The long-in-development Green Lantern series from executive producer Greg Berlanti is being "redeveloped" at HBO Max, and has lost writer Seth Grahame-Smith, who had already written a full eight-episode season before deciding to abandon the project. Grahame-Smith, best known for his book Pride and Prejudice and Zombies, was one of the biggest voices on Green Lantern, which was supposed to star Finn Whitrock as Guy Gardner and Jeremy Irvine as Alan Scott. He joins Berlanti and his frequent collaborator Marc Guggenheim, as well as veteran Green Lantern writer Geoff Johns.
The new series will reportedly center on John Stewart, who is one of the most recognizable members of the Green Lantern Corps due to his appearance in the Justice League Unlimited animated series. The character recently headlined Green Lantern: Beware My Power, an animated feature film in which he was played by Black Adam star Aldis Hodge.
According to The Hollywood Reporter, who broke the news, both Whitrock and Irvine are now out. Their contracts were predicated on the idea that the series as it stood was going to be fast-tracked and would have been in production by now, but the new plan is to essentially completely redevelop the series, on what THR describes as a slower, more "HBO-like" timetable.
While not an outright cancellation, this roadblock is the latest in a string of disappointments for fans of the comic book franchise. In 2011, a big-budget take on the film starring Ryan Reynolds hit theaters with a wet thud, disappointing fans and critics and sending Warner Bros. back to the drawing board on the concept. When the studio announced their full slate of planned DC Films in 2014, Green Lantern Corps was there -- but that movie never got very far before puttering out, and HBO Max's Green Lantern is supposed to take the "prestige TV" approach to salvaging the franchise.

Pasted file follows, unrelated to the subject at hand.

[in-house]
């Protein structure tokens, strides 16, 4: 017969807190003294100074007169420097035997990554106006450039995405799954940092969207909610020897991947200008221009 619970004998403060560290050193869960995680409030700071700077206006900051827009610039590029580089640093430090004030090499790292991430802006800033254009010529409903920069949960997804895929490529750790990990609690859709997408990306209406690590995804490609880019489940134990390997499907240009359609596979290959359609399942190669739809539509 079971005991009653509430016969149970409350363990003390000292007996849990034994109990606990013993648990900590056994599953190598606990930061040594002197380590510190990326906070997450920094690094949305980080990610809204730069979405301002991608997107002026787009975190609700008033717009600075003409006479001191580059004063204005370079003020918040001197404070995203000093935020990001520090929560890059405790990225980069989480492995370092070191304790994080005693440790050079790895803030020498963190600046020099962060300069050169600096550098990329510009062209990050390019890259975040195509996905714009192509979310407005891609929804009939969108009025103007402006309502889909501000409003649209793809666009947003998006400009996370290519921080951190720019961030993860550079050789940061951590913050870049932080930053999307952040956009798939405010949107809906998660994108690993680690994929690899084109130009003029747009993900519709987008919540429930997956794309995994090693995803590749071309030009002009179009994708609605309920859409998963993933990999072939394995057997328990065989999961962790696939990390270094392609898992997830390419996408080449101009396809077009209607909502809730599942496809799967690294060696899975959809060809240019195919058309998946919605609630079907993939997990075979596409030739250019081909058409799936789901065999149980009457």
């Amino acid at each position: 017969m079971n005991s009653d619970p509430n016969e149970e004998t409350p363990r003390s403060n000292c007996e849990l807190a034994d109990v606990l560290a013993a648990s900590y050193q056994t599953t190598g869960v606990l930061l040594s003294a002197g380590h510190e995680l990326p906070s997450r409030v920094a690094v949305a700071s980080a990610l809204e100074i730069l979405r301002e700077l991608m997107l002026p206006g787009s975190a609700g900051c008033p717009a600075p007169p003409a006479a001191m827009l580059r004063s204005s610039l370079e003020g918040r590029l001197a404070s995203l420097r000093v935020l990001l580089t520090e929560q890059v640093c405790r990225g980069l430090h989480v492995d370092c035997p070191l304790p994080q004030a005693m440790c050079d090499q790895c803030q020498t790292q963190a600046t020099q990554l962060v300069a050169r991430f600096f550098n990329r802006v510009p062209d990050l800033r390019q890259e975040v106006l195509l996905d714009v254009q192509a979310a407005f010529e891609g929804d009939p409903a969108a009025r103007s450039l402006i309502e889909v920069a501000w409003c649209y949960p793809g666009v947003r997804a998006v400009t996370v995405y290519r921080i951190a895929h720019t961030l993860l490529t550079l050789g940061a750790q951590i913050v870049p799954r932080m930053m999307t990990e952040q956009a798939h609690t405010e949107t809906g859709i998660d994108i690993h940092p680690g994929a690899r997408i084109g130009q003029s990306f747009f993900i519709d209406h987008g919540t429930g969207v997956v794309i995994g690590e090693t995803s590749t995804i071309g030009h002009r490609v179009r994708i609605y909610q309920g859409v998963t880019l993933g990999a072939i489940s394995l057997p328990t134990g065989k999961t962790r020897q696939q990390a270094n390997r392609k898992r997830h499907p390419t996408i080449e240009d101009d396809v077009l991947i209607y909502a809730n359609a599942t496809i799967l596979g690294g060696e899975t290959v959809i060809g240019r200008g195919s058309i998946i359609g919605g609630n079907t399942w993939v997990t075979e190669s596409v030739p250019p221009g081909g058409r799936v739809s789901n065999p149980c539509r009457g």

Yesterday's announcement of new management at DC may have been the final straw for Grahame-Smith, who signed on to write and showrun Green Lantern in 2020. In the time since, Warner Bros. was bought out by Discovery, who had to massively leverage their own company to do so. As a result, the CEO has gone on a cost-cutting spree that focused heavily on HBO Max, leading to constant upheaval at the streamer. Now, the third part of the Green Lantern equation, DC, has new management, too. That said, the THR story indicates that the management change did not precipitate the overhaul, suggesting it was already in place before the latest round of changes.
In addition to Grahame-Smith, Guggenheim appears to have left the project, with the article saying that even before the overhaul, he was not involved with the project. You can also probably expect it to be a lot cheaper than originally advertised, due to management changes at Warner Bros. Discovery. DC's other big series, the anthology Strange Adventures, was killed almost immediately after the Discovery deal closed.